Instead of resigning, I would suggest you discuss burnout and the need for a leave of absence. I don't think you had enough of a break after your last job. Have you considered a complete physical exam from your PCP? Your view of things could be clouded by physical illness, or just plain physical fatigue. Please rule everything out before you do something drastic like quitting a job.

    Please consider also: asking for your supervisor's help in identifying where you need help and what her priorities are. From your description in your original post, I saw nothing that you did incorrectly. You are too hard on yourself and are not giving yourself enough credit for what you are accomplishing. In one of your previous posts, I thought I remembered you stating that they were sending you all over the place. If that is the case, I would recommend that you tell you supervisor that you need continuity of care, assignments until you start to get the hang of things. It is an agency shortcoming that they are all over the place, and their nurses are not conscientious about their visits. Don't make that your problem. You are in learning mode and from what I see, doing an adequate, if not more than adequate job of it. You are just too tired to be able to see it. Please don't 2quit on Monday. If you have to, ask for a reduced workload that is stable until you have your energy back. The pts need you. Good luck.
  7. by   morte
    cutting the toprol should not be an issue...by cutting it she is getting the ordered med in the ordered dose in the ordered mode......it might bear checking that the discharge instructions were correct and toprol was not what the doc wanted...though i am not aware if that comes in 25 mg dose......
    Last edit by morte on Mar 26, '07 : Reason: adding a thought
  8. by   CapeCodMermaid
    Thanks for the advice. I had a long meeting with one of the supervisors today. I told her I would wait till the end of the week to see how I feel. At least today I knew 3 of the 4 patients I had to visit...sure makes it easier when you know what's up with them.
    I will consider your advice as well as my supervisor's...she basically said the same thing....huge learning curve with home care...takes getting used to being on your own...don't hesitate to ask for help......thanks again.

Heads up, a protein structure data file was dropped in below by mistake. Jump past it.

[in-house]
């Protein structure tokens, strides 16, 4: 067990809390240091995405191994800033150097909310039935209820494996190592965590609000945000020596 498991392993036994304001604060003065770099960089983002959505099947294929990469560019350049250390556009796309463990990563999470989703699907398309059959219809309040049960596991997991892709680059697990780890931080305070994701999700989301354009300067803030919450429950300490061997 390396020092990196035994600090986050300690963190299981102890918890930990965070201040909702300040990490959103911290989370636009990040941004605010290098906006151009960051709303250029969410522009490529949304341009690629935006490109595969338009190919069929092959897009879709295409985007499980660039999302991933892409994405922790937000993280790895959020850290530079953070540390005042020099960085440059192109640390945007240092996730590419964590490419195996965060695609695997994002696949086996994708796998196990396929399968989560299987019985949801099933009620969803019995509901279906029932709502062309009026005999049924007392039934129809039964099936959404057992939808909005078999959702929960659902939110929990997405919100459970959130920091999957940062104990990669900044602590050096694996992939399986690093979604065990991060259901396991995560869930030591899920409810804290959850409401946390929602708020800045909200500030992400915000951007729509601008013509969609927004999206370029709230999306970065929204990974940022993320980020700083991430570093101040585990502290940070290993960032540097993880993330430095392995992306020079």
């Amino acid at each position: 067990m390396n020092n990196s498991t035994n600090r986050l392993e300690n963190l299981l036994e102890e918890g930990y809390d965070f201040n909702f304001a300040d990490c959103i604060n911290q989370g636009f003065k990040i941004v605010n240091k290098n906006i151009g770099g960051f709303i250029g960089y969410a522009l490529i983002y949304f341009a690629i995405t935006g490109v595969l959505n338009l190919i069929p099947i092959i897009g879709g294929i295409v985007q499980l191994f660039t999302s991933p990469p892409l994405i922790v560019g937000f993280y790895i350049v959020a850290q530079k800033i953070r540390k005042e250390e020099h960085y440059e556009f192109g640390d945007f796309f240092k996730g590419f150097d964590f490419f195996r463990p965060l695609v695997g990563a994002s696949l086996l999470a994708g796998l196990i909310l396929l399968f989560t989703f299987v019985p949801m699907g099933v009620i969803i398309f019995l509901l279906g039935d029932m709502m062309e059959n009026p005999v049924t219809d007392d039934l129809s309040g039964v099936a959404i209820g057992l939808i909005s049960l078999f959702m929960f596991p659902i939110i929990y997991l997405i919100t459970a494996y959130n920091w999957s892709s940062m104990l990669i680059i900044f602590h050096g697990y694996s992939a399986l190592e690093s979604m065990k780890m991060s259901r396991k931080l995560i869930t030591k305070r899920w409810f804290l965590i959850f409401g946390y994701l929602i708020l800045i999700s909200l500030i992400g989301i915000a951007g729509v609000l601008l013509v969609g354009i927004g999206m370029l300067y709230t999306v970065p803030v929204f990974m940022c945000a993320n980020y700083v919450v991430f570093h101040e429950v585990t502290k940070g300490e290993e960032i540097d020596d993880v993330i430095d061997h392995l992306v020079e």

9. by   CapeCodMermaid
    So I didn't quit but do have a question. How do all y'all deal with the wackos? One lady I went to see today...house is a pig sty...cats wandering about..smoke everywhere. She gets on the bed so I can do her dressing and the cat jumps up and tries to lick the open abdominal wound. I shooed it away and the lady got mad..'that's my baby'...yikes.then tell the baby to keep its tongue in its own mouth. yucko. Then I look and there is a burned down cigarette...not in the ashtray but melted into the tv remote. I told her all about the hazards of smoking when you're sleepy but I know she won't listen. So I covered myself by doing a note, but how do all y'all deal with this? I won't be surprised if I read about her in the paper under the fire department log.
  10. by   caliotter3
    As a student, one of my pts who had severe resp problems sat there in her chair with her big 'ol Oxygen tank in use and smoking a cigarette with an ashtray, and a pack of cigarettes nearby. I got understandably alarmed and spoke to her about it. Then I called my supervisor at the office right there from the home. I was told to call the MD, report the situation, and document my teaching and her response.

    Since then, any time I come across a less than positive situation, I do whatever teaching I can concerning the situation, and document everything, both on and off the daily nursing note. As long as you document teaching related to the problem, then you have done your job. You are not responsible for twisting the patient's arm to change anything. Over the course of time, they just might start to come around. However, this usually takes effort from more than one nurse to effect change. When all nurses are not making the same efforts, or are going in different directions, then there is less chance of positive outcomes.

    So in the end, document. You may not be able to perform miracles, but you will be showing, in writing, that you are doing your job to the utmost of your abilities. And when people are "whacko", it takes documentation and possible discussion at a patient care conference, to arrange referrals to social workers, psychologists, etc.
  11. by   Cattitude
    Let me add my 2 cents. Yes you need to document your teahing and instruction. Just remember that most of these people are on home care for a reason. If they could do it themselves properly, they would not need us.